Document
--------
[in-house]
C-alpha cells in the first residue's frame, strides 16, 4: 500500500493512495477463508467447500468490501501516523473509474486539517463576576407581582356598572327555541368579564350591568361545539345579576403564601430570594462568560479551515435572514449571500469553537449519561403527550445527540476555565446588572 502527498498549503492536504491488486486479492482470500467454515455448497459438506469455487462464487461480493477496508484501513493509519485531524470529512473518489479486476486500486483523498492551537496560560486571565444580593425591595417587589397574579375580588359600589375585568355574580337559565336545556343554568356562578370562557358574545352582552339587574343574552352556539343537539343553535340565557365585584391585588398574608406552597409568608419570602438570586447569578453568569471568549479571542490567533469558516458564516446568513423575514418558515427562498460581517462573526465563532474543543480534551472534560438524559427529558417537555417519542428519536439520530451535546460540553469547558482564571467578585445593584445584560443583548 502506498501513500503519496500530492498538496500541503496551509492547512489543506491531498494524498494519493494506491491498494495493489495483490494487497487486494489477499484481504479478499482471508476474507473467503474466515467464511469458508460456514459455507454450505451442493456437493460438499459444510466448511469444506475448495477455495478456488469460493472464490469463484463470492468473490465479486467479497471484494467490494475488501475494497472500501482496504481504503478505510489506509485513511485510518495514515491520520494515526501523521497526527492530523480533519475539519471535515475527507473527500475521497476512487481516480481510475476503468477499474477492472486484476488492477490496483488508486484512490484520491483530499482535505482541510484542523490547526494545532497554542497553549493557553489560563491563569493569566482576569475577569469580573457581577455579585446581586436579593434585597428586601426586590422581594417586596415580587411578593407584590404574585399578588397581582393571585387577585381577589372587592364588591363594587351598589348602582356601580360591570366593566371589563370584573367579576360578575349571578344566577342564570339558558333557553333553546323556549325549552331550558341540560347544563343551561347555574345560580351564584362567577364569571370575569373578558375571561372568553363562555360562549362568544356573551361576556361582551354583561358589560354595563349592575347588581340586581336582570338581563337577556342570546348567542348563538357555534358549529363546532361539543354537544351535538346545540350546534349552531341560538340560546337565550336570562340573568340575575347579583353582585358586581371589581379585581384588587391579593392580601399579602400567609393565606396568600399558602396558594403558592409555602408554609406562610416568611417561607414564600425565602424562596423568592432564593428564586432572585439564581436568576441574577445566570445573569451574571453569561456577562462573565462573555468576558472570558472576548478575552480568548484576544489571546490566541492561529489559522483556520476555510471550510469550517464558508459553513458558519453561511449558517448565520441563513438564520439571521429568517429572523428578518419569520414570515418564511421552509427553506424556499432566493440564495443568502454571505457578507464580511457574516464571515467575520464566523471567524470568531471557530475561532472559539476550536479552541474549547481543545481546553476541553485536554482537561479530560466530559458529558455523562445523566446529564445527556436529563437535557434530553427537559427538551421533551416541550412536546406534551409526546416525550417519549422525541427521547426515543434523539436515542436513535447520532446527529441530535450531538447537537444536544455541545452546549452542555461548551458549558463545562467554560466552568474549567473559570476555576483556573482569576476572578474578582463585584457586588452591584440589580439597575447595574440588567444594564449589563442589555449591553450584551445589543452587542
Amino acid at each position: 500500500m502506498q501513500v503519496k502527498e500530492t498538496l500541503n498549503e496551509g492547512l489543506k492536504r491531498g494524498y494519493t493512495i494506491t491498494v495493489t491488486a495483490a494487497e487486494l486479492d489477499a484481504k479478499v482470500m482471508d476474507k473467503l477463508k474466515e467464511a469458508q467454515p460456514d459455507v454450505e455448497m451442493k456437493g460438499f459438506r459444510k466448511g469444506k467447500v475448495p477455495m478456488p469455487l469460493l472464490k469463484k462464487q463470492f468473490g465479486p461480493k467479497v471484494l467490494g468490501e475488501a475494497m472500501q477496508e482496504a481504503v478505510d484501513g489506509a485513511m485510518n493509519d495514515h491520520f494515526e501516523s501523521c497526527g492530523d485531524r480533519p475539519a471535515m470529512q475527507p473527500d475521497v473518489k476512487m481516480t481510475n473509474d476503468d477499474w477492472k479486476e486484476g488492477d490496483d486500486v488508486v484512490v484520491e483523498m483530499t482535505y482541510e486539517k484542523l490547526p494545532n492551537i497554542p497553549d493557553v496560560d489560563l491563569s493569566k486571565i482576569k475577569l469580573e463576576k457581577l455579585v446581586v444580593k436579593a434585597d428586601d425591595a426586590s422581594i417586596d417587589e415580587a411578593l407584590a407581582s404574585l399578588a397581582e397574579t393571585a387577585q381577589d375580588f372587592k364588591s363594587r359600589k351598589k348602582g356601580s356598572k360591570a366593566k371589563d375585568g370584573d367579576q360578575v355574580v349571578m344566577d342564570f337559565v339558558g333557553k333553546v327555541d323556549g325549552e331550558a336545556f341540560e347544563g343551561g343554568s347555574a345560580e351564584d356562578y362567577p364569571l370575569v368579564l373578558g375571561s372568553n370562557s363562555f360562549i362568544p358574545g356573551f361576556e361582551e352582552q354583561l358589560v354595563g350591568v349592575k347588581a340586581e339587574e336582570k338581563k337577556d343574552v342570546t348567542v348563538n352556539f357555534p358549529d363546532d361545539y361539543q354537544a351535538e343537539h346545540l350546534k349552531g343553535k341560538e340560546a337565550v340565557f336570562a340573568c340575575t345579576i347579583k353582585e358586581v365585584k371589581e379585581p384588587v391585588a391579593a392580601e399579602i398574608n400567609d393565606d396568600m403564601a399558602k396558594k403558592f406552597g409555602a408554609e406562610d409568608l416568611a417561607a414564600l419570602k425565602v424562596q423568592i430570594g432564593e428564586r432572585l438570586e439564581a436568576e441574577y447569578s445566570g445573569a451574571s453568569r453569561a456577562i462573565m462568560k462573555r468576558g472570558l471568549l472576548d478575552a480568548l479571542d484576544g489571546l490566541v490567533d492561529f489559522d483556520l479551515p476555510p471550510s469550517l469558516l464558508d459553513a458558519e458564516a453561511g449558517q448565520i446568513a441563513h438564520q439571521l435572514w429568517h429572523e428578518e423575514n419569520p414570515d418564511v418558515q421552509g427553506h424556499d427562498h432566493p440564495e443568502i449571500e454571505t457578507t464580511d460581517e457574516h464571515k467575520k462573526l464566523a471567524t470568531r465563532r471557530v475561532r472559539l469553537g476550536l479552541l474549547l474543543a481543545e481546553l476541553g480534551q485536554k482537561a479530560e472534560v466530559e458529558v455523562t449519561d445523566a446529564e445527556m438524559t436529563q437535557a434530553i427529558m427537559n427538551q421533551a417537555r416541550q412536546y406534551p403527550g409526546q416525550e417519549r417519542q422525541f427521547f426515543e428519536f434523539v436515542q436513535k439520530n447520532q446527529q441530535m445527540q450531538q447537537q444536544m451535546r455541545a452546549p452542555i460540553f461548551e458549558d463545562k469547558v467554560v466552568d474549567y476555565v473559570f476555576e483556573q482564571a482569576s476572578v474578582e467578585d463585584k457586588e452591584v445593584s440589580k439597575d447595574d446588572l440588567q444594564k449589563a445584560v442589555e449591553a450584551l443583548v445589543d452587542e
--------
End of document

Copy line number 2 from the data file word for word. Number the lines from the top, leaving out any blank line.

C-alpha cells in the first residue's frame, strides 16, 4: 500500500493512495477463508467447500468490501501516523473509474486539517463576576407581582356598572327555541368579564350591568361545539345579576403564601430570594462568560479551515435572514449571500469553537449519561403527550445527540476555565446588572 502527498498549503492536504491488486486479492482470500467454515455448497459438506469455487462464487461480493477496508484501513493509519485531524470529512473518489479486476486500486483523498492551537496560560486571565444580593425591595417587589397574579375580588359600589375585568355574580337559565336545556343554568356562578370562557358574545352582552339587574343574552352556539343537539343553535340565557365585584391585588398574608406552597409568608419570602438570586447569578453568569471568549479571542490567533469558516458564516446568513423575514418558515427562498460581517462573526465563532474543543480534551472534560438524559427529558417537555417519542428519536439520530451535546460540553469547558482564571467578585445593584445584560443583548 502506498501513500503519496500530492498538496500541503496551509492547512489543506491531498494524498494519493494506491491498494495493489495483490494487497487486494489477499484481504479478499482471508476474507473467503474466515467464511469458508460456514459455507454450505451442493456437493460438499459444510466448511469444506475448495477455495478456488469460493472464490469463484463470492468473490465479486467479497471484494467490494475488501475494497472500501482496504481504503478505510489506509485513511485510518495514515491520520494515526501523521497526527492530523480533519475539519471535515475527507473527500475521497476512487481516480481510475476503468477499474477492472486484476488492477490496483488508486484512490484520491483530499482535505482541510484542523490547526494545532497554542497553549493557553489560563491563569493569566482576569475577569469580573457581577455579585446581586436579593434585597428586601426586590422581594417586596415580587411578593407584590404574585399578588397581582393571585387577585381577589372587592364588591363594587351598589348602582356601580360591570366593566371589563370584573367579576360578575349571578344566577342564570339558558333557553333553546323556549325549552331550558341540560347544563343551561347555574345560580351564584362567577364569571370575569373578558375571561372568553363562555360562549362568544356573551361576556361582551354583561358589560354595563349592575347588581340586581336582570338581563337577556342570546348567542348563538357555534358549529363546532361539543354537544351535538346545540350546534349552531341560538340560546337565550336570562340573568340575575347579583353582585358586581371589581379585581384588587391579593392580601399579602400567609393565606396568600399558602396558594403558592409555602408554609406562610416568611417561607414564600425565602424562596423568592432564593428564586432572585439564581436568576441574577445566570445573569451574571453569561456577562462573565462573555468576558472570558472576548478575552480568548484576544489571546490566541492561529489559522483556520476555510471550510469550517464558508459553513458558519453561511449558517448565520441563513438564520439571521429568517429572523428578518419569520414570515418564511421552509427553506424556499432566493440564495443568502454571505457578507464580511457574516464571515467575520464566523471567524470568531471557530475561532472559539476550536479552541474549547481543545481546553476541553485536554482537561479530560466530559458529558455523562445523566446529564445527556436529563437535557434530553427537559427538551421533551416541550412536546406534551409526546416525550417519549422525541427521547426515543434523539436515542436513535447520532446527529441530535450531538447537537444536544455541545452546549452542555461548551458549558463545562467554560466552568474549567473559570476555576483556573482569576476572578474578582463585584457586588452591584440589580439597575447595574440588567444594564449589563442589555449591553450584551445589543452587542